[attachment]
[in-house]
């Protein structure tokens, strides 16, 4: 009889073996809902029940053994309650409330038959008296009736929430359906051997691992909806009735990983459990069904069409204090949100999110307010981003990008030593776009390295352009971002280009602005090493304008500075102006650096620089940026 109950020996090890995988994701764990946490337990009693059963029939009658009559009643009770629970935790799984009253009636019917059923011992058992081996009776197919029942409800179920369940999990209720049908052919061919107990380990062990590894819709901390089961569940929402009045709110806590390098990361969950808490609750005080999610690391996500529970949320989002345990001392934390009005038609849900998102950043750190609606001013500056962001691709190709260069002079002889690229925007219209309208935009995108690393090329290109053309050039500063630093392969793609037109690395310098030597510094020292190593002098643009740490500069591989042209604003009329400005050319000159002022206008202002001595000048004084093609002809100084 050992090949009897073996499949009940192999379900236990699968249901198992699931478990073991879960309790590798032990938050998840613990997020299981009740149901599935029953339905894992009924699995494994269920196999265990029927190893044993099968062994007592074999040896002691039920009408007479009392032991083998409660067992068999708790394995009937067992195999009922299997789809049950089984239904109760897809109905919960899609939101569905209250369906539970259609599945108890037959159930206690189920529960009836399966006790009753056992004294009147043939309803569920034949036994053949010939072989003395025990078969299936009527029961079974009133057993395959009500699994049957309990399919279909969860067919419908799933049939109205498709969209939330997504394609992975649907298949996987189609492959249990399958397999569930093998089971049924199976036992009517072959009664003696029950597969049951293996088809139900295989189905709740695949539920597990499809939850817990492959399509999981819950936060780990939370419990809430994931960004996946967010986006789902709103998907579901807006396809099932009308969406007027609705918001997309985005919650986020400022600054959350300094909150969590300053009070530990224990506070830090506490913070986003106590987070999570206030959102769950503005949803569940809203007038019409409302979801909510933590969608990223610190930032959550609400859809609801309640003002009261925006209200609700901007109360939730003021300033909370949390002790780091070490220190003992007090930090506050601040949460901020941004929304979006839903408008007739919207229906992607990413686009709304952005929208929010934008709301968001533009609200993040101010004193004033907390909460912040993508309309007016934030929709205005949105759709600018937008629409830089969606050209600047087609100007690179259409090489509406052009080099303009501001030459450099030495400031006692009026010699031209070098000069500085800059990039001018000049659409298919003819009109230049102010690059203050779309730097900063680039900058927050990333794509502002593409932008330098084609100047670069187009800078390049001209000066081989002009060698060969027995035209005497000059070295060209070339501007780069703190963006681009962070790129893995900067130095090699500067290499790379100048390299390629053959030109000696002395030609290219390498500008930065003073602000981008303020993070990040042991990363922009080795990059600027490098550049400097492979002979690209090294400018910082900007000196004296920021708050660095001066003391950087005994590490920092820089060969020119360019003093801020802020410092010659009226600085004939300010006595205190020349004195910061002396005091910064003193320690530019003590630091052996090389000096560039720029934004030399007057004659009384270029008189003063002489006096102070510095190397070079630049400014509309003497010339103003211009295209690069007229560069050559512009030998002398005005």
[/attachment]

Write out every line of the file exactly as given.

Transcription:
[in-house]
């Protein structure tokens, strides 16, 4: 009889073996809902029940053994309650409330038959008296009736929430359906051997691992909806009735990983459990069904069409204090949100999110307010981003990008030593776009390295352009971002280009602005090493304008500075102006650096620089940026 109950020996090890995988994701764990946490337990009693059963029939009658009559009643009770629970935790799984009253009636019917059923011992058992081996009776197919029942409800179920369940999990209720049908052919061919107990380990062990590894819709901390089961569940929402009045709110806590390098990361969950808490609750005080999610690391996500529970949320989002345990001392934390009005038609849900998102950043750190609606001013500056962001691709190709260069002079002889690229925007219209309208935009995108690393090329290109053309050039500063630093392969793609037109690395310098030597510094020292190593002098643009740490500069591989042209604003009329400005050319000159002022206008202002001595000048004084093609002809100084 050992090949009897073996499949009940192999379900236990699968249901198992699931478990073991879960309790590798032990938050998840613990997020299981009740149901599935029953339905894992009924699995494994269920196999265990029927190893044993099968062994007592074999040896002691039920009408007479009392032991083998409660067992068999708790394995009937067992195999009922299997789809049950089984239904109760897809109905919960899609939101569905209250369906539970259609599945108890037959159930206690189920529960009836399966006790009753056992004294009147043939309803569920034949036994053949010939072989003395025990078969299936009527029961079974009133057993395959009500699994049957309990399919279909969860067919419908799933049939109205498709969209939330997504394609992975649907298949996987189609492959249990399958397999569930093998089971049924199976036992009517072959009664003696029950597969049951293996088809139900295989189905709740695949539920597990499809939850817990492959399509999981819950936060780990939370419990809430994931960004996946967010986006789902709103998907579901807006396809099932009308969406007027609705918001997309985005919650986020400022600054959350300094909150969590300053009070530990224990506070830090506490913070986003106590987070999570206030959102769950503005949803569940809203007038019409409302979801909510933590969608990223610190930032959550609400859809609801309640003002009261925006209200609700901007109360939730003021300033909370949390002790780091070490220190003992007090930090506050601040949460901020941004929304979006839903408008007739919207229906992607990413686009709304952005929208929010934008709301968001533009609200993040101010004193004033907390909460912040993508309309007016934030929709205005949105759709600018937008629409830089969606050209600047087609100007690179259409090489509406052009080099303009501001030459450099030495400031006692009026010699031209070098000069500085800059990039001018000049659409298919003819009109230049102010690059203050779309730097900063680039900058927050990333794509502002593409932008330098084609100047670069187009800078390049001209000066081989002009060698060969027995035209005497000059070295060209070339501007780069703190963006681009962070790129893995900067130095090699500067290499790379100048390299390629053959030109000696002395030609290219390498500008930065003073602000981008303020993070990040042991990363922009080795990059600027490098550049400097492979002979690209090294400018910082900007000196004296920021708050660095001066003391950087005994590490920092820089060969020119360019003093801020802020410092010659009226600085004939300010006595205190020349004195910061002396005091910064003193320690530019003590630091052996090389000096560039720029934004030399007057004659009384270029008189003063002489006096102070510095190397070079630049400014509309003497010339103003211009295209690069007229560069050559512009030998002398005005």